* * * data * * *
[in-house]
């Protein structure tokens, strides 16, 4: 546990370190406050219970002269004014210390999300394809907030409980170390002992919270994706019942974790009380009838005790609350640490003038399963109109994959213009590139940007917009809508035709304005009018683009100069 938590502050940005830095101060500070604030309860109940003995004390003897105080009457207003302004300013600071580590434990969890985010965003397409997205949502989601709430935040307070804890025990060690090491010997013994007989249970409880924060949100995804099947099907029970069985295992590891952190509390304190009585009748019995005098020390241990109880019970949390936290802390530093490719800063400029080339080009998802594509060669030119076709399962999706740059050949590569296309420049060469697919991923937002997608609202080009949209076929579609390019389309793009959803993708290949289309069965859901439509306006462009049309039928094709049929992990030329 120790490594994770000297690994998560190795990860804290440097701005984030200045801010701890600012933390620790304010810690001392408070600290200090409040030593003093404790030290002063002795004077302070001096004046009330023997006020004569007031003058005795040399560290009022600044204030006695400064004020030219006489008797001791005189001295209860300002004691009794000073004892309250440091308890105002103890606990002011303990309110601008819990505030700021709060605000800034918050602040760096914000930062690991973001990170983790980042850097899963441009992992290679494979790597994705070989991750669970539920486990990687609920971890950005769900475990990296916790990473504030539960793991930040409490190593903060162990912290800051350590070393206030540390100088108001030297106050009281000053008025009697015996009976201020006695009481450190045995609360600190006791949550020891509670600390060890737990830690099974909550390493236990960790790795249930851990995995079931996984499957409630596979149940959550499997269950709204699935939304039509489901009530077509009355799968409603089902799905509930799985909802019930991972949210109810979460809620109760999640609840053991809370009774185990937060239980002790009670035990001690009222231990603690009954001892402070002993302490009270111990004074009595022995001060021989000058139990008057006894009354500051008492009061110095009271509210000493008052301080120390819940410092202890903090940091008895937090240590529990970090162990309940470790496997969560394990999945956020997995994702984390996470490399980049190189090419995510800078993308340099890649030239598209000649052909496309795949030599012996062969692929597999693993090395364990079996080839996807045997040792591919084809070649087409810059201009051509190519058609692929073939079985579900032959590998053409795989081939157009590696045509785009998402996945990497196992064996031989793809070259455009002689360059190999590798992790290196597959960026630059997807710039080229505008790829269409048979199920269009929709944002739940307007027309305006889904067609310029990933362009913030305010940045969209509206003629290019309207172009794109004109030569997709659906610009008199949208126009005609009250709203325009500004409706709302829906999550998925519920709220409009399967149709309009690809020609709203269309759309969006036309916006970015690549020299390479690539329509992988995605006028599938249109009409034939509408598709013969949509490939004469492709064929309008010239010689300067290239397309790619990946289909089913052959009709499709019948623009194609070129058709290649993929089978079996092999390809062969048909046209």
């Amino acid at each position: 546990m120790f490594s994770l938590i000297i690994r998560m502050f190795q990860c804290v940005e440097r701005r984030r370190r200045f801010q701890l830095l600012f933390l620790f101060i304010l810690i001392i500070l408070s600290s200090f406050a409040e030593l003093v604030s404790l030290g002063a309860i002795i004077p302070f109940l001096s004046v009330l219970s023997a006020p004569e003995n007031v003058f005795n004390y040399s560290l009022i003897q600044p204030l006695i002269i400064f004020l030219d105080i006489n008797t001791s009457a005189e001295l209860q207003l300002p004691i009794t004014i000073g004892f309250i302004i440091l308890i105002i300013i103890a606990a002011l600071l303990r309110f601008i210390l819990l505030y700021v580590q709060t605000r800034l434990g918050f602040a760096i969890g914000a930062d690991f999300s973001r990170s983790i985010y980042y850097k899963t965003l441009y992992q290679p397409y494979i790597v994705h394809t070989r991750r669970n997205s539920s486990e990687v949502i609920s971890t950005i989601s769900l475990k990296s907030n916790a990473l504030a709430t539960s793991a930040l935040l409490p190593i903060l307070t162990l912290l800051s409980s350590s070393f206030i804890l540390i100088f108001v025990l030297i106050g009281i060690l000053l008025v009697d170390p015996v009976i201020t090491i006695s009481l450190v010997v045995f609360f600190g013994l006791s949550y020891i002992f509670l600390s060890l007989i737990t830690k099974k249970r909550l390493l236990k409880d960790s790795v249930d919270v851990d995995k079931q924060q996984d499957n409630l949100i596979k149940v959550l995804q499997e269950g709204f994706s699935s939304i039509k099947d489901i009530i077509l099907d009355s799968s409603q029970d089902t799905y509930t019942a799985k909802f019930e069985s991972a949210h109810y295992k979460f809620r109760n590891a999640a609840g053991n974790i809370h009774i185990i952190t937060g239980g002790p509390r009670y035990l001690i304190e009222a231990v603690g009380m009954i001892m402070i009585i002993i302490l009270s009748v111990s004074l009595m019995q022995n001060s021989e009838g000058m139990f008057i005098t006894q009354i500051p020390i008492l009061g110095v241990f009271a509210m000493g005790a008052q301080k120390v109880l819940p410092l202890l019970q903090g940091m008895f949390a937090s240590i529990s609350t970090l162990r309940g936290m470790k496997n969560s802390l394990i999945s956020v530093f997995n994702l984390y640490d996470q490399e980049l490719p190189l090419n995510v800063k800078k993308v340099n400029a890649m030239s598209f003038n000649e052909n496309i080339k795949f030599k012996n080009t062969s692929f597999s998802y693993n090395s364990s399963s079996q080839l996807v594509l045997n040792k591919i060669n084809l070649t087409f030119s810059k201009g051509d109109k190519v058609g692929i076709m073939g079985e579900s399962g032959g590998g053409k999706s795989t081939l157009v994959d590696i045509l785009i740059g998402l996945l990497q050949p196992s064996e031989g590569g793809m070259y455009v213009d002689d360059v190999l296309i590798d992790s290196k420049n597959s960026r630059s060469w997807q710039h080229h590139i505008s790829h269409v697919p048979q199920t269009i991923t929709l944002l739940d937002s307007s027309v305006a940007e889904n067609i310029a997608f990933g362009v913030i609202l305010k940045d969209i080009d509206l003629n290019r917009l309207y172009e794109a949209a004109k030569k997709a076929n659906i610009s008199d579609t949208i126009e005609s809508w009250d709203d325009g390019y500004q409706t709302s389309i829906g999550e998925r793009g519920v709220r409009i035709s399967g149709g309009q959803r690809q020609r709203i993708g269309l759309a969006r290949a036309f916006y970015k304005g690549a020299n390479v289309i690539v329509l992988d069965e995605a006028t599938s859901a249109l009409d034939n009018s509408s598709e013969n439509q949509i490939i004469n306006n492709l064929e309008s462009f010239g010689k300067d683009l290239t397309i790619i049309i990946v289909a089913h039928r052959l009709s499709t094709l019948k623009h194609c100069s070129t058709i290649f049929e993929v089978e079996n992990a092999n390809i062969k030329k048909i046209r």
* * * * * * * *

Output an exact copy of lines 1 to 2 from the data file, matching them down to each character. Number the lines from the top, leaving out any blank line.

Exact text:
[in-house]
């Protein structure tokens, strides 16, 4: 546990370190406050219970002269004014210390999300394809907030409980170390002992919270994706019942974790009380009838005790609350640490003038399963109109994959213009590139940007917009809508035709304005009018683009100069 938590502050940005830095101060500070604030309860109940003995004390003897105080009457207003302004300013600071580590434990969890985010965003397409997205949502989601709430935040307070804890025990060690090491010997013994007989249970409880924060949100995804099947099907029970069985295992590891952190509390304190009585009748019995005098020390241990109880019970949390936290802390530093490719800063400029080339080009998802594509060669030119076709399962999706740059050949590569296309420049060469697919991923937002997608609202080009949209076929579609390019389309793009959803993708290949289309069965859901439509306006462009049309039928094709049929992990030329 120790490594994770000297690994998560190795990860804290440097701005984030200045801010701890600012933390620790304010810690001392408070600290200090409040030593003093404790030290002063002795004077302070001096004046009330023997006020004569007031003058005795040399560290009022600044204030006695400064004020030219006489008797001791005189001295209860300002004691009794000073004892309250440091308890105002103890606990002011303990309110601008819990505030700021709060605000800034918050602040760096914000930062690991973001990170983790980042850097899963441009992992290679494979790597994705070989991750669970539920486990990687609920971890950005769900475990990296916790990473504030539960793991930040409490190593903060162990912290800051350590070393206030540390100088108001030297106050009281000053008025009697015996009976201020006695009481450190045995609360600190006791949550020891509670600390060890737990830690099974909550390493236990960790790795249930851990995995079931996984499957409630596979149940959550499997269950709204699935939304039509489901009530077509009355799968409603089902799905509930799985909802019930991972949210109810979460809620109760999640609840053991809370009774185990937060239980002790009670035990001690009222231990603690009954001892402070002993302490009270111990004074009595022995001060021989000058139990008057006894009354500051008492009061110095009271509210000493008052301080120390819940410092202890903090940091008895937090240590529990970090162990309940470790496997969560394990999945956020997995994702984390996470490399980049190189090419995510800078993308340099890649030239598209000649052909496309795949030599012996062969692929597999693993090395364990079996080839996807045997040792591919084809070649087409810059201009051509190519058609692929073939079985579900032959590998053409795989081939157009590696045509785009998402996945990497196992064996031989793809070259455009002689360059190999590798992790290196597959960026630059997807710039080229505008790829269409048979199920269009929709944002739940307007027309305006889904067609310029990933362009913030305010940045969209509206003629290019309207172009794109004109030569997709659906610009008199949208126009005609009250709203325009500004409706709302829906999550998925519920709220409009399967149709309009690809020609709203269309759309969006036309916006970015690549020299390479690539329509992988995605006028599938249109009409034939509408598709013969949509490939004469492709064929309008010239010689300067290239397309790619990946289909089913052959009709499709019948623009194609070129058709290649993929089978079996092999390809062969048909046209």